Judoka, or students of judo from Williams Lake put their skills to the test this weekend at the BC Winter Games qualifiers in Prince George.
Kai Richardson, although fairly new to the sport of judo, was one of five students who went to the qualifiers. He may be new to judo but he is by no means new to competition.
In fact, Kai is perhaps best known for his prowess in the game of chess. For the past four years, he has been the top ranked chess player for his age group in British Columbia. Kai is only 14 years old and currently holds the number 12 ranked spot in all of Canada, says his dad Scott Richardson.
He also competes extremely well in other forms of martial arts. On October 21, he attended the Western Canadian Martial Arts Championships in Richmond where he won two gold medals in point fighting as well as the title of Super Grand Champion in kata karate.
According to Lee-Ann Lainchbury, owner of Shogun Martial Arts where Kai has trained for the last four years, “this is Kai’s second time within the year winning Super Grand Champion in two different tournaments.”
She says, “in this world where people tend to like to take the easy route, Kai is just the opposite. He loves a challenge and always strives to do his best.”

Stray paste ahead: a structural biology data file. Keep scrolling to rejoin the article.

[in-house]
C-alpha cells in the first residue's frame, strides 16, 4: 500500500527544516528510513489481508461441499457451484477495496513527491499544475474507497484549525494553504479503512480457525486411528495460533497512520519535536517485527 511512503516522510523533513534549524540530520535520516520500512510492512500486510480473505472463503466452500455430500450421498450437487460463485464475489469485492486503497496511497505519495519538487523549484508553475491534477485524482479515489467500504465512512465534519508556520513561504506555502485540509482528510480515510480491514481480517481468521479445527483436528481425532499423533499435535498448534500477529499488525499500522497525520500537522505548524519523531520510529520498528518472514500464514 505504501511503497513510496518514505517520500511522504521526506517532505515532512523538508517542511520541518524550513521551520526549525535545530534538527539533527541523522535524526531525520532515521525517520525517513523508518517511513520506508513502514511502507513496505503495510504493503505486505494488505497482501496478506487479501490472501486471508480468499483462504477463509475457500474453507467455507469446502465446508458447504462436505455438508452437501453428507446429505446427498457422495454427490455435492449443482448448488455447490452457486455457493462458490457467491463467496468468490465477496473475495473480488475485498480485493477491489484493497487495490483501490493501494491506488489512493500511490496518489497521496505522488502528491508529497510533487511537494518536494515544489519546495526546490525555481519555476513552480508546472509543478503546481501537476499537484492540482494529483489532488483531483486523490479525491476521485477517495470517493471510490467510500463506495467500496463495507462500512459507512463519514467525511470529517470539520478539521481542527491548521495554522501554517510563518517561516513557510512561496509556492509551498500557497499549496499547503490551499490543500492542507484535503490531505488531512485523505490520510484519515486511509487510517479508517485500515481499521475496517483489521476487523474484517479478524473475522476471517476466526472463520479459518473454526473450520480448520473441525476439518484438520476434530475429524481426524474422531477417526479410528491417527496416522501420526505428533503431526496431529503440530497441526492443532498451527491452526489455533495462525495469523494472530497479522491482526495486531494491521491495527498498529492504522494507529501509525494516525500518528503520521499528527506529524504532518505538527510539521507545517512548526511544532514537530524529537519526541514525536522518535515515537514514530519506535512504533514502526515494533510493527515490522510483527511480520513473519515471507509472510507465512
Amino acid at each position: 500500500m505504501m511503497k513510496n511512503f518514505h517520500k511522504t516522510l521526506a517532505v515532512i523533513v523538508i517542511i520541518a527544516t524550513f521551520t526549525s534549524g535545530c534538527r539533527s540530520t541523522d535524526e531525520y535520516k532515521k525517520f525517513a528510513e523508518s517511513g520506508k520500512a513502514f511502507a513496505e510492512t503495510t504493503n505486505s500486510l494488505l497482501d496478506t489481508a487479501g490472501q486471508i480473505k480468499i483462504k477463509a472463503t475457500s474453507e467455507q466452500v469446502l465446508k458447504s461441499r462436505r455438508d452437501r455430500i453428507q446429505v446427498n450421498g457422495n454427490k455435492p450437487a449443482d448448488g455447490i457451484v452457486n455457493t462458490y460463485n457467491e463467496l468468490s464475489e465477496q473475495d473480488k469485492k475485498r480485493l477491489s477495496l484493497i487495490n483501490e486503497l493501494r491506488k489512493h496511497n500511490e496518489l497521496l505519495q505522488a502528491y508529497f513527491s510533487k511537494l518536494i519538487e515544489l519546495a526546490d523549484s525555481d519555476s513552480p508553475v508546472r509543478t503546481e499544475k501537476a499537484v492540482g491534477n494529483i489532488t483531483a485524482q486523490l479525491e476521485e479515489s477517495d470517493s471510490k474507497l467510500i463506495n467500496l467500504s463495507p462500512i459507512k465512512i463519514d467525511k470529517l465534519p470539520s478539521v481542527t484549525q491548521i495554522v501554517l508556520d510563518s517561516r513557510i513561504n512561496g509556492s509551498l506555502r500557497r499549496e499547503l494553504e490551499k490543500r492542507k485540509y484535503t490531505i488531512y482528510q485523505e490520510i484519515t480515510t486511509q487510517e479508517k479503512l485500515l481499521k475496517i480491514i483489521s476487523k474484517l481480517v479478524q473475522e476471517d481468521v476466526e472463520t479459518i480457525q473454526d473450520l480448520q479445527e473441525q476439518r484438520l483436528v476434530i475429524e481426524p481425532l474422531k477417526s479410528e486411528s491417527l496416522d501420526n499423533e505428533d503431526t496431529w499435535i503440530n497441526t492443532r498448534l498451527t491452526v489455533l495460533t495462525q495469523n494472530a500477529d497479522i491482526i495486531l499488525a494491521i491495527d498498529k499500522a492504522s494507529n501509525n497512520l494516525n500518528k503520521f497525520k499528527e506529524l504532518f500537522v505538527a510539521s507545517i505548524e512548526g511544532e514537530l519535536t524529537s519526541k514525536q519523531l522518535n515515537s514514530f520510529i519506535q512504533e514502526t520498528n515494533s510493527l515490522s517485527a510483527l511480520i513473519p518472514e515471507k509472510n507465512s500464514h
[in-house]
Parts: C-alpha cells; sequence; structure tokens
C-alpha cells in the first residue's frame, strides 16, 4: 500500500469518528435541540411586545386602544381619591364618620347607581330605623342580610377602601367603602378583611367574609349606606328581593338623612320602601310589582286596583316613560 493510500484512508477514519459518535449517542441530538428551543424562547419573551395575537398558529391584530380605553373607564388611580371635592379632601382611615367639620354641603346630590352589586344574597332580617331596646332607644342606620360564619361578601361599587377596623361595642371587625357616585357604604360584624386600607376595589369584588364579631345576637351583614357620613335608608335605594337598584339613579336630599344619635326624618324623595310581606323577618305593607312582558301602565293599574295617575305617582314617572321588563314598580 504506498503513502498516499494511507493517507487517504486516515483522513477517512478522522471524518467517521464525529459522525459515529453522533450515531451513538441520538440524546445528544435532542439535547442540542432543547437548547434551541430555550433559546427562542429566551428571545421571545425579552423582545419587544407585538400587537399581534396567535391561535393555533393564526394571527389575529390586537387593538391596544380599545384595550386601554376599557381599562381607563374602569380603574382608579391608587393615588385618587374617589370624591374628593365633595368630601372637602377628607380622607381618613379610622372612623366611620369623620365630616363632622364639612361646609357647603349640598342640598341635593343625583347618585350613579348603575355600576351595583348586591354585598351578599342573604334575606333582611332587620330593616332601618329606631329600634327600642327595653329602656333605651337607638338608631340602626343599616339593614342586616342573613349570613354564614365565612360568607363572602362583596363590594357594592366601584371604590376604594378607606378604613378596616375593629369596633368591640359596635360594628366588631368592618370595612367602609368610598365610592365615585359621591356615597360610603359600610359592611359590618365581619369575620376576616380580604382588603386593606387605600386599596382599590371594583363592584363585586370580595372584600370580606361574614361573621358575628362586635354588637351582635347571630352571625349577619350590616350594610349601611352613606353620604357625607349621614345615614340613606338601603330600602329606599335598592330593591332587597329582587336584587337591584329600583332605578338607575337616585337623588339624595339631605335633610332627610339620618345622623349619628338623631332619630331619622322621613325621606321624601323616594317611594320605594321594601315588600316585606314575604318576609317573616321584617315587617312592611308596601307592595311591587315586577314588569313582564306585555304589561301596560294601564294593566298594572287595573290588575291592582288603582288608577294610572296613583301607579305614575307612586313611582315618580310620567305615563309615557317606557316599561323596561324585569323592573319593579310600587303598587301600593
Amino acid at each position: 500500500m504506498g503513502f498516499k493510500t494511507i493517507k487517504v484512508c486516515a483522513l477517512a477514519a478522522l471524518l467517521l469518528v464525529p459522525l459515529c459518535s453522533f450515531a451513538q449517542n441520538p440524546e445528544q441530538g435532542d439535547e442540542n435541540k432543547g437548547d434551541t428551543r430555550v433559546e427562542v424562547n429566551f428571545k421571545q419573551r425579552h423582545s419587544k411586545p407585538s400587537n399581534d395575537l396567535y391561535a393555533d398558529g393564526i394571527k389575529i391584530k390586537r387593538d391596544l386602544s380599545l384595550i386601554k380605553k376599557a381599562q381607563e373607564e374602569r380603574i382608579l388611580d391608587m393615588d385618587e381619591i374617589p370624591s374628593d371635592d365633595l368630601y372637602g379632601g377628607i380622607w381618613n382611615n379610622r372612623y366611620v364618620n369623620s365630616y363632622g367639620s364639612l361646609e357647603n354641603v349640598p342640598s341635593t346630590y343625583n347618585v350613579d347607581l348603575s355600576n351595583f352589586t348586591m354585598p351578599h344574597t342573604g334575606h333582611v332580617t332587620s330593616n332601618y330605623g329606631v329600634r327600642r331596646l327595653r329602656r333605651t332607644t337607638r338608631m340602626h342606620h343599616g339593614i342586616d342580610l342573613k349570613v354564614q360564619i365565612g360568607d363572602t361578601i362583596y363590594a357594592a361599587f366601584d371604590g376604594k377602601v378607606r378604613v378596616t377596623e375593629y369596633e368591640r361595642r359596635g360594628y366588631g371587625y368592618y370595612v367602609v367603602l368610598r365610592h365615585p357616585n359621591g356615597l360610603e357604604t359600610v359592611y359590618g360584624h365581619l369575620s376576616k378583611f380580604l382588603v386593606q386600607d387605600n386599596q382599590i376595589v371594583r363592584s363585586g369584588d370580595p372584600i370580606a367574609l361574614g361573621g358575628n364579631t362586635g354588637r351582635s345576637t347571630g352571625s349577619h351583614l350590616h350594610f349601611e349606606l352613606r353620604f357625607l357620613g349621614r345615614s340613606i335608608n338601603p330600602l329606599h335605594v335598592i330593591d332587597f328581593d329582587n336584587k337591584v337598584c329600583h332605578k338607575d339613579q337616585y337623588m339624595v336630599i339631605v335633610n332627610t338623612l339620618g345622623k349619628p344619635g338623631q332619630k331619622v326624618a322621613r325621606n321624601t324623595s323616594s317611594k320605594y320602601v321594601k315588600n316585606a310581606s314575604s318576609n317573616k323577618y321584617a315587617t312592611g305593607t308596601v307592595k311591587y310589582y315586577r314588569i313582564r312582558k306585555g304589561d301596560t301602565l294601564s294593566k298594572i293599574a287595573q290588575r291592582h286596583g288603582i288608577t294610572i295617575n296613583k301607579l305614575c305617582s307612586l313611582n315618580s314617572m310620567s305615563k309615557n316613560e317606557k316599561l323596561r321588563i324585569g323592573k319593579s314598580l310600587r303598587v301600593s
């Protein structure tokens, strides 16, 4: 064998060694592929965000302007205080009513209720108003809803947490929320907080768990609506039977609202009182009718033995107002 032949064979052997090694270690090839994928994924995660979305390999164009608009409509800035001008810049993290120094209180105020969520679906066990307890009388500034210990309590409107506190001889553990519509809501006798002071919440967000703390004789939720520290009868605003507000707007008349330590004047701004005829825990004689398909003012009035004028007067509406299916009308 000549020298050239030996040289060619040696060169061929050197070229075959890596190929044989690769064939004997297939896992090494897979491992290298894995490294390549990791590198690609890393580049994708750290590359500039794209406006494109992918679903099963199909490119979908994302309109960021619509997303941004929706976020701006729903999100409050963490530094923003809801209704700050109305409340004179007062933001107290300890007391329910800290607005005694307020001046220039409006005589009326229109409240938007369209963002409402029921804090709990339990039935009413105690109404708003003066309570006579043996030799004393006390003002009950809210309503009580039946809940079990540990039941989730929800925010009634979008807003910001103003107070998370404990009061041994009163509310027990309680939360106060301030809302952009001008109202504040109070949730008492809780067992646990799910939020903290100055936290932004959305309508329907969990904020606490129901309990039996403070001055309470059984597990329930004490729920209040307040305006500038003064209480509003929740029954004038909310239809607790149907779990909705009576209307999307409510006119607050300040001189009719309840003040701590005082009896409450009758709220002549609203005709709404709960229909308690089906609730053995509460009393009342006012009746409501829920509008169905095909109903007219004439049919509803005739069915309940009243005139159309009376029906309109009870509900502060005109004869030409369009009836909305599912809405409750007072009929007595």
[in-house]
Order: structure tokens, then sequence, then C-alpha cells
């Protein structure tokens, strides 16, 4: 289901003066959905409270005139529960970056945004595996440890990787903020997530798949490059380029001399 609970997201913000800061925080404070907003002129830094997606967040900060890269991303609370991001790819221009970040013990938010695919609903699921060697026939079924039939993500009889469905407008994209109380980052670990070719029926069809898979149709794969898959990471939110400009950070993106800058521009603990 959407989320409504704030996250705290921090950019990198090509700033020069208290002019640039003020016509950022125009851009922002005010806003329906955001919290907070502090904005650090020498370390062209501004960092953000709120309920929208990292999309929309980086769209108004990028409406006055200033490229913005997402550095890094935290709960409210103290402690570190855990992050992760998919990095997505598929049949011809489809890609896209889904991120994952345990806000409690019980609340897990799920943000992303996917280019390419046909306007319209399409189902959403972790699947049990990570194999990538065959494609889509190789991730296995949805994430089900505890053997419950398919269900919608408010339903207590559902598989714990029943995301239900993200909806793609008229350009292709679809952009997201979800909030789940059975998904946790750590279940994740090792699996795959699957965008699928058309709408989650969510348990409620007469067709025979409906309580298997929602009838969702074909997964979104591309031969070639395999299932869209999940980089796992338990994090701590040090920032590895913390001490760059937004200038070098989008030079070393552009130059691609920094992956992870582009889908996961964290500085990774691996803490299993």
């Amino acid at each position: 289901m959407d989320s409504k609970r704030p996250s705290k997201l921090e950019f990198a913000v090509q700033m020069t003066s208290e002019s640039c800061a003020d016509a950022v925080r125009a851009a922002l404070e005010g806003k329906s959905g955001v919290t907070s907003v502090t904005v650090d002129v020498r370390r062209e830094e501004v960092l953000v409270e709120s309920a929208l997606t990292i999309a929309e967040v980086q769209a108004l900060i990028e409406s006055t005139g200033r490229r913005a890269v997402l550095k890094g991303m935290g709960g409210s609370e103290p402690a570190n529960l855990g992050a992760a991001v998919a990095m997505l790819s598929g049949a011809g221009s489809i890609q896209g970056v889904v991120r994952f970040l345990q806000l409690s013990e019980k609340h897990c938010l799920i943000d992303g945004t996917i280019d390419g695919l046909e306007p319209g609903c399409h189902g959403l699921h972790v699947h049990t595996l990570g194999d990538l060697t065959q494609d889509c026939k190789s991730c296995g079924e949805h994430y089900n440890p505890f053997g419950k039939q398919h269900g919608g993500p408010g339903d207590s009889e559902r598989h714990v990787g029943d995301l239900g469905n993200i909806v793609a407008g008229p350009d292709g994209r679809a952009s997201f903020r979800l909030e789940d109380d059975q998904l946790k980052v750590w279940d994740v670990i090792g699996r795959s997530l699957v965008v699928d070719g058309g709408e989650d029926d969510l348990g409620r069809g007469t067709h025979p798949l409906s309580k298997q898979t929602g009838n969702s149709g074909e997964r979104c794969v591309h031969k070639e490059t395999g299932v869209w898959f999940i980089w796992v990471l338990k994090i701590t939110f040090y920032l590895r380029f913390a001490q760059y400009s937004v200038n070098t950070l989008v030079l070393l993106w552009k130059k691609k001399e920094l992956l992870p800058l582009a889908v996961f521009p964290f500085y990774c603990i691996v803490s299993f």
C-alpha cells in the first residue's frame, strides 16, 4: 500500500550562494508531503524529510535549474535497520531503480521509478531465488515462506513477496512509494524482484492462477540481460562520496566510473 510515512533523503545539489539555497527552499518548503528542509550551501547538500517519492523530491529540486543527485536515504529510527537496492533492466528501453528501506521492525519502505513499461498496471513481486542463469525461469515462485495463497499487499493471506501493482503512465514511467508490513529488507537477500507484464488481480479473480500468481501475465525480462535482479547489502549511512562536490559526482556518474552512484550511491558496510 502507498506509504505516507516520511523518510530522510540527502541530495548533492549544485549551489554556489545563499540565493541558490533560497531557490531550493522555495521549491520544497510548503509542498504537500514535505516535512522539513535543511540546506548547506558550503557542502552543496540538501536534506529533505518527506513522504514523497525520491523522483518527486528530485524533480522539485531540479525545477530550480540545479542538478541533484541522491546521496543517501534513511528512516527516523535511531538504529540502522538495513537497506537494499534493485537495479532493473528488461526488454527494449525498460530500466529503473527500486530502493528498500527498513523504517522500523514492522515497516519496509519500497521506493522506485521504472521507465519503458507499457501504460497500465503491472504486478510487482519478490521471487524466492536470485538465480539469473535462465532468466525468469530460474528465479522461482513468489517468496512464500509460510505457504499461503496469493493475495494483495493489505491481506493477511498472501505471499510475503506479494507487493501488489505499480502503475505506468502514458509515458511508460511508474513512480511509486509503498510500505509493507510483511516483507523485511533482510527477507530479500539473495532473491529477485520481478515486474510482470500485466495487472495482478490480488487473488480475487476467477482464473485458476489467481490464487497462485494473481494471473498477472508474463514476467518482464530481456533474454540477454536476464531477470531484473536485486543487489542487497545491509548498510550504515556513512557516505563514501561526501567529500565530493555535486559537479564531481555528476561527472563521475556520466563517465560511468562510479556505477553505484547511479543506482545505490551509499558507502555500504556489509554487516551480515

This sentiment is echoed by his judo sensei, Jeff DiMarco from the Williams Lake Judo Club.
As a student, he describes Kai as “super keen and very gung-ho and co-ordinated.”
DiMarco has been working with Kai since he started judo in January. In under a year, he has already become a very proficient fighter.
“He’s committed and dedicated and he wants to do something with judo so it’s great to see someone like that, with enough drive to want to go out there and compete and do well.”
And that is exactly what Kai was doing this weekend in Prince George, competing for a spot in the BC Winter Games.
Judoka from Prince George and surrounding area competed against others from their geographical zone on Saturday. Kai had only one opponent in his category, another Williams Lake fighter named Tristan Pelchat-Henri, who he defeated twice.
Although normally a first place finish would guarantee you a spot in the games, it isn’t so simple this time around, says DiMarco who was in Prince George this weekend coaching the five students from Williams Lake.
“They should get to go to the games but there’s some other little stipulation there from Judo BC about a tournament they were supposed to go to in February, so I’m not sure exactly how it’s going to work.”
He refers to a sort of pre-qualifier in February that no one from the club was able to attend.
Although he won all his matches, Kai will have to wait to hear whether he has secured a spot in the Winter Games or not. DiMarco notes that even if the first place finish isn’t enough, there are always wild card spots available on the team.
“The Games are a good time so if they can get there, they’ll have a lot of fun,” he says of the team of Williams Lake judoka.
The 2018 BC Winter Games take place in Kamloops on Feb. 22-25 and will see the best up-and-coming young athletes aged 9-18 compete in various sporting events.